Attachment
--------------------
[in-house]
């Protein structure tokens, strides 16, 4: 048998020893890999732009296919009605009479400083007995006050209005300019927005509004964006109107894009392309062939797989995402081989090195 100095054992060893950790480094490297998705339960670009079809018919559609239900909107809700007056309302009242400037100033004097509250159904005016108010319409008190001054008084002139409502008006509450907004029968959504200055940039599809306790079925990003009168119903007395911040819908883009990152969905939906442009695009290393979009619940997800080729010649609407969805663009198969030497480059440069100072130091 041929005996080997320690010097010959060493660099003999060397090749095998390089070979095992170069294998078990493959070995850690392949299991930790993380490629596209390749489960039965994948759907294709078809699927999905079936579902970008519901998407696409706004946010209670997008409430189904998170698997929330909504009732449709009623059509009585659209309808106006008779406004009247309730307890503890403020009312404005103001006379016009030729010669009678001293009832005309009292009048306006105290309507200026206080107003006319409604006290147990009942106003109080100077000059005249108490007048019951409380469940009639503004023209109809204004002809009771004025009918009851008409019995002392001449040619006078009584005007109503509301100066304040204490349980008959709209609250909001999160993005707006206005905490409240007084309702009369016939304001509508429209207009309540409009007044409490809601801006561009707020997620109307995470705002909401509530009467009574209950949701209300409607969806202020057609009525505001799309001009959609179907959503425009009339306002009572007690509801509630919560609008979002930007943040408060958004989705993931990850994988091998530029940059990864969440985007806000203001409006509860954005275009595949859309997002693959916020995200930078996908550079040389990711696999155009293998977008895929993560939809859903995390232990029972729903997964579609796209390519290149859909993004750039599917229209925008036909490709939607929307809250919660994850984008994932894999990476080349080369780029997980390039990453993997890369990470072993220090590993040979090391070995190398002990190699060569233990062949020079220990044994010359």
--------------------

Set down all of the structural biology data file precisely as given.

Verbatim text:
[in-house]
């Protein structure tokens, strides 16, 4: 048998020893890999732009296919009605009479400083007995006050209005300019927005509004964006109107894009392309062939797989995402081989090195 100095054992060893950790480094490297998705339960670009079809018919559609239900909107809700007056309302009242400037100033004097509250159904005016108010319409008190001054008084002139409502008006509450907004029968959504200055940039599809306790079925990003009168119903007395911040819908883009990152969905939906442009695009290393979009619940997800080729010649609407969805663009198969030497480059440069100072130091 041929005996080997320690010097010959060493660099003999060397090749095998390089070979095992170069294998078990493959070995850690392949299991930790993380490629596209390749489960039965994948759907294709078809699927999905079936579902970008519901998407696409706004946010209670997008409430189904998170698997929330909504009732449709009623059509009585659209309808106006008779406004009247309730307890503890403020009312404005103001006379016009030729010669009678001293009832005309009292009048306006105290309507200026206080107003006319409604006290147990009942106003109080100077000059005249108490007048019951409380469940009639503004023209109809204004002809009771004025009918009851008409019995002392001449040619006078009584005007109503509301100066304040204490349980008959709209609250909001999160993005707006206005905490409240007084309702009369016939304001509508429209207009309540409009007044409490809601801006561009707020997620109307995470705002909401509530009467009574209950949701209300409607969806202020057609009525505001799309001009959609179907959503425009009339306002009572007690509801509630919560609008979002930007943040408060958004989705993931990850994988091998530029940059990864969440985007806000203001409006509860954005275009595949859309997002693959916020995200930078996908550079040389990711696999155009293998977008895929993560939809859903995390232990029972729903997964579609796209390519290149859909993004750039599917229209925008036909490709939607929307809250919660994850984008994932894999990476080349080369780029997980390039990453993997890369990470072993220090590993040979090391070995190398002990190699060569233990062949020079220990044994010359």